What Independence Means After 70 Years

Source: BBC

Well, here is the 70th anniversary of the independence and we are supposed to be ecstatic.

Just imagine how it would be like on the 75th anniversary, or on the centennial, for that matter.

Well, I wish.

Because in my entire life, I have never felt more suffocated by Pakistan than on the 70th anniversary. I have never known Pakistan like I have on the 70th anniversary.

Never more disillusioned, nor more disappointed. It is like living in a prison with walls closing in that you would want to escape. But forget me. I feel for the 200 million others, most of who don’t even feel the suffocation that they are being subjected to.

It has been 70 years and still, there is no respect for a citizen of Pakistan.

It has been 70 years and still, there are people who are being harmed and abused by the state.

It has been 70 years and still, an elected leader has not completed their term, and one just got dismissed in a judicial coup.

It has been 70 years and still, Pakistan remains to be a theocracy.

The fact of the matter is that the minority religious groups are constantly jeopardized and marginalized by a hypocritical and morally

There are people in this country who will deny the rights to other communities for which they have claimed to win a separate country.

And in the same breath, they would complain about corruption and justice and transparency.

It is disappointing, to say the least.

The very root of this country is infected with a moral corruption that seems incurable at worst.

It is unfortunate that we still have people in this country who are not willing to give marginalized communities a chance in this country.

It is unfortunate that we still have people who would not agree to a fair social contract in this country.

Then there are people who say that freedom would remain to be an abstract, relative concept for every individual and group anyway?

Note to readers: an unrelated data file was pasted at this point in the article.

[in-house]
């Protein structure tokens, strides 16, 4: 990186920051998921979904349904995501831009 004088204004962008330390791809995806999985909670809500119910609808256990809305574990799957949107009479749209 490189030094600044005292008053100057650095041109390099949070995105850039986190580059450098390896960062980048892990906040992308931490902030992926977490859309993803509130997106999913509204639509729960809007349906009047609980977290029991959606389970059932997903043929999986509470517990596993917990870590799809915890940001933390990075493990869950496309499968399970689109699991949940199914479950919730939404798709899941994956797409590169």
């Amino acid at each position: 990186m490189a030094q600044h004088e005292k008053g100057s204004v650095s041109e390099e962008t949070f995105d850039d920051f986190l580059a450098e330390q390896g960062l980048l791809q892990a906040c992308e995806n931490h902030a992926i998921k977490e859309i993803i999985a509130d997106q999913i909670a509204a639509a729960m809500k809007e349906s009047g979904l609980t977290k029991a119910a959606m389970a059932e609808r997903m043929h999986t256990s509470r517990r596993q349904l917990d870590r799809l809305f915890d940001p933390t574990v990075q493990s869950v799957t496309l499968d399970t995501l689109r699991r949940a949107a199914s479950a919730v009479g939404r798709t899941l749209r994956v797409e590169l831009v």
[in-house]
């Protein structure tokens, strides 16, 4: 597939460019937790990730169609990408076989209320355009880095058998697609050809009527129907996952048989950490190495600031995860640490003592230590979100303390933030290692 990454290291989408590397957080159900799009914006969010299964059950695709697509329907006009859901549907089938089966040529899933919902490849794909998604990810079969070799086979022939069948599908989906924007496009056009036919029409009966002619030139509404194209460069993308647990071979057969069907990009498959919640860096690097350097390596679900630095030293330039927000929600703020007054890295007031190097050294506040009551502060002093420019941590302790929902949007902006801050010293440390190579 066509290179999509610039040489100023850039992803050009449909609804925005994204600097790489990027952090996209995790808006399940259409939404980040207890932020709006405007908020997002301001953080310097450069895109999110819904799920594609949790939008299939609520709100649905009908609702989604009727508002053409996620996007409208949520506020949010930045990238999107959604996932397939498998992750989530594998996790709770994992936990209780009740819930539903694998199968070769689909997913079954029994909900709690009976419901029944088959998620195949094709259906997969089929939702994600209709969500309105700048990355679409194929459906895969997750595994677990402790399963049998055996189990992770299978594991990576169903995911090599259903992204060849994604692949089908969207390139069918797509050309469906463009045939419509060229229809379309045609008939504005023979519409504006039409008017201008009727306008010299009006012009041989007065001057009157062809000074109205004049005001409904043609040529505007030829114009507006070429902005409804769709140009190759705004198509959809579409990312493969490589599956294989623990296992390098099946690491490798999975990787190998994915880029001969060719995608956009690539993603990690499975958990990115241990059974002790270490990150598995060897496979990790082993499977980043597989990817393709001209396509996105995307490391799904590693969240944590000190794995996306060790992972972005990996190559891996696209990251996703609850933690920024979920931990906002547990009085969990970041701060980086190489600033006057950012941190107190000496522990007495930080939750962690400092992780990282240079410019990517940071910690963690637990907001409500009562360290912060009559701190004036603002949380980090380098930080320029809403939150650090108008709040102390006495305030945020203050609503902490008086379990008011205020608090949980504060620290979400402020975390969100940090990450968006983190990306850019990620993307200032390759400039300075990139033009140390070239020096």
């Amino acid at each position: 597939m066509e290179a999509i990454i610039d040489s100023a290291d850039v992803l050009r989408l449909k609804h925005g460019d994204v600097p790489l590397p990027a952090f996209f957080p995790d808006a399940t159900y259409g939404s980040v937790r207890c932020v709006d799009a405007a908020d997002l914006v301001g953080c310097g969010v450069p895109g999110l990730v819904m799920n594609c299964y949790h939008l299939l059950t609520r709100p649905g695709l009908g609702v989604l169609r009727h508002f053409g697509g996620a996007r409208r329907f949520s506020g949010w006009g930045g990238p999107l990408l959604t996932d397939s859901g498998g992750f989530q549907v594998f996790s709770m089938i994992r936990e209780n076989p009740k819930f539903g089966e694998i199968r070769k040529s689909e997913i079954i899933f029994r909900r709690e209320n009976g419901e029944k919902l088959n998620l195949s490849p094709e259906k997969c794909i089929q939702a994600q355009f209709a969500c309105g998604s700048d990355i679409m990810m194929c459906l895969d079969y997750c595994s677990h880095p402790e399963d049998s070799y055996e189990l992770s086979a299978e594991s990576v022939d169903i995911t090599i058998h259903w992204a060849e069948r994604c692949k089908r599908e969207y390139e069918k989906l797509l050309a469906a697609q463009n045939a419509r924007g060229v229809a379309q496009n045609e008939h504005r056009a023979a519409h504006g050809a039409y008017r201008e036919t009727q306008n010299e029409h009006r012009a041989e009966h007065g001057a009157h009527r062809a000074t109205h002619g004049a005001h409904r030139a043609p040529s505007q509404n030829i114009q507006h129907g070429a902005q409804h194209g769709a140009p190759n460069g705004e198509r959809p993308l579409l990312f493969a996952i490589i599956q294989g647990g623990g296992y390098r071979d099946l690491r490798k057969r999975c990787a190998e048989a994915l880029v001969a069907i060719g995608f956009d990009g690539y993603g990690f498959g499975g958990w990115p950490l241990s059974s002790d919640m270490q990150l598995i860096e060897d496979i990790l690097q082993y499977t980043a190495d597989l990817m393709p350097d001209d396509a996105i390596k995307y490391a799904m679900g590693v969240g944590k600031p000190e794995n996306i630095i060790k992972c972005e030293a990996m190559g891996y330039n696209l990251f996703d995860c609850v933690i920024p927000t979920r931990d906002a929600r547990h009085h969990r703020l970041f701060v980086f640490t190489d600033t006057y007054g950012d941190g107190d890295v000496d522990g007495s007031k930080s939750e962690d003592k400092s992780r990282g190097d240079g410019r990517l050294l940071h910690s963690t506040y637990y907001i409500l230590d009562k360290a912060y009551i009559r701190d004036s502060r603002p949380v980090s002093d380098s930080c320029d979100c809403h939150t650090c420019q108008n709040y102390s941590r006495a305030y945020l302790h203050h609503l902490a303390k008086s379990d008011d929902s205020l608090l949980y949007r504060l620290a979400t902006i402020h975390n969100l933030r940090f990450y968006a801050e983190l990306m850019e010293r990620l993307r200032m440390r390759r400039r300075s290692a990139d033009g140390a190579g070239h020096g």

So why celebrate the independence of a political regime after all?

But so much for being a contrarian.

So they tell us to celebrate 70 years.

70 years of independence from the British colonists? Yes.

70 years of independence from ignorance, tribalism, obscurantism, tyranny, and theocracy?

70 years of freedom of speech or freedom of political association?

NO.

What Is It Going to Take to See Assad for the Butcher He Is?

Source: abc news

I often ask myself this question and hardly get any reasonable answers.

Sometimes I wonder how people are still defending Syrian dictator Bashar Al-Assad and any conspiracy theory that finds him innocent. But then again, in a world in which Nazism is alive and well, and in which you ironically and stupidly have “brown Islamist Nazis,” pretty much any political opinion is not a shocker.

But you do feel disappointed and low when you see a lack of inclination to face facts among otherwise liberal and reasonable folks.

Sadly, sometimes the guilt of our liberals living in a fundamentalist society, regardless of Shia or Sunni background, and their contempt of Saudi Arabia can make them rather root for Iran or turn a blind eye to its sinister influence in the world. But it goes well beyond reasonable politics to keep on apologizing for and insisting on supporting a despot whose record speaks volumes of his atrocities.

I know that some of my liberal friends see the expansion of the influence of Iran as a solution for the Saudis, of course not giving a second’s thought to what it might hold in the future for Israel. But I see that as much of a problem as the unchecked Saudi influence. Or perhaps the growing Chinese and Russian influence.

This is why the decline of the American influence on international affairs has been devastating. We have seen two very contrasting versions of American liberalism with both President George W. Bush and President Obama. An invasion of Iraq and then complete withdrawal. If one action made matters worse, the other certainly did not help. And that is a pretty objective observation unless you are a Democrat.